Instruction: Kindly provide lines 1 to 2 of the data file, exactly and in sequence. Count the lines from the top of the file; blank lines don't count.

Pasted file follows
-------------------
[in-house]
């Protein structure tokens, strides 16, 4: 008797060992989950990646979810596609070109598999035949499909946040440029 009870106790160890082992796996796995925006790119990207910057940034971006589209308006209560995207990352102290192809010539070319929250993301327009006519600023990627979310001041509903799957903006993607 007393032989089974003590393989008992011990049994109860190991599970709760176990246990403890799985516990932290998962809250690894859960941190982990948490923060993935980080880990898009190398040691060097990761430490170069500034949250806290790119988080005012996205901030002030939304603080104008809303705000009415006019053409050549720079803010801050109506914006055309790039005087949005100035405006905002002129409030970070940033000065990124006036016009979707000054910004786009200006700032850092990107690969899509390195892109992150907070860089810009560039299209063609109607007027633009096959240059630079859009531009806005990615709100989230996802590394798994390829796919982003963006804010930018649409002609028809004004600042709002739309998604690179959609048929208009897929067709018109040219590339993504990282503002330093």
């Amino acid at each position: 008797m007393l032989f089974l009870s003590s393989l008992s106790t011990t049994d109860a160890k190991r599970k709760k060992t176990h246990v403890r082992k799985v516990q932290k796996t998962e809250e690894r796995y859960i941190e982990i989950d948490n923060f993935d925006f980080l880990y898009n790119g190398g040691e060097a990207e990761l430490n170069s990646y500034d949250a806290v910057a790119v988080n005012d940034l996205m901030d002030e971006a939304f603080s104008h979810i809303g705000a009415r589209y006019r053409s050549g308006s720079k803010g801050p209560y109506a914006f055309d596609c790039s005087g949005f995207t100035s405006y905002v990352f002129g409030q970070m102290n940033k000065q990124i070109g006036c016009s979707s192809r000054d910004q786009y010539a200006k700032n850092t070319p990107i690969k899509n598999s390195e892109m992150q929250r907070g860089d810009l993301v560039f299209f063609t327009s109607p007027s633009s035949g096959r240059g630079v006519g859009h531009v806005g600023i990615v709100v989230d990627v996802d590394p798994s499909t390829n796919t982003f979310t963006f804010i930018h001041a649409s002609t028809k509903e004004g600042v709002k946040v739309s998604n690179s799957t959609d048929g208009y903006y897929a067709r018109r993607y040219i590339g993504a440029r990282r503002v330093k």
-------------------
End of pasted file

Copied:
[in-house]
């Protein structure tokens, strides 16, 4: 008797060992989950990646979810596609070109598999035949499909946040440029 009870106790160890082992796996796995925006790119990207910057940034971006589209308006209560995207990352102290192809010539070319929250993301327009006519600023990627979310001041509903799957903006993607 007393032989089974003590393989008992011990049994109860190991599970709760176990246990403890799985516990932290998962809250690894859960941190982990948490923060993935980080880990898009190398040691060097990761430490170069500034949250806290790119988080005012996205901030002030939304603080104008809303705000009415006019053409050549720079803010801050109506914006055309790039005087949005100035405006905002002129409030970070940033000065990124006036016009979707000054910004786009200006700032850092990107690969899509390195892109992150907070860089810009560039299209063609109607007027633009096959240059630079859009531009806005990615709100989230996802590394798994390829796919982003963006804010930018649409002609028809004004600042709002739309998604690179959609048929208009897929067709018109040219590339993504990282503002330093």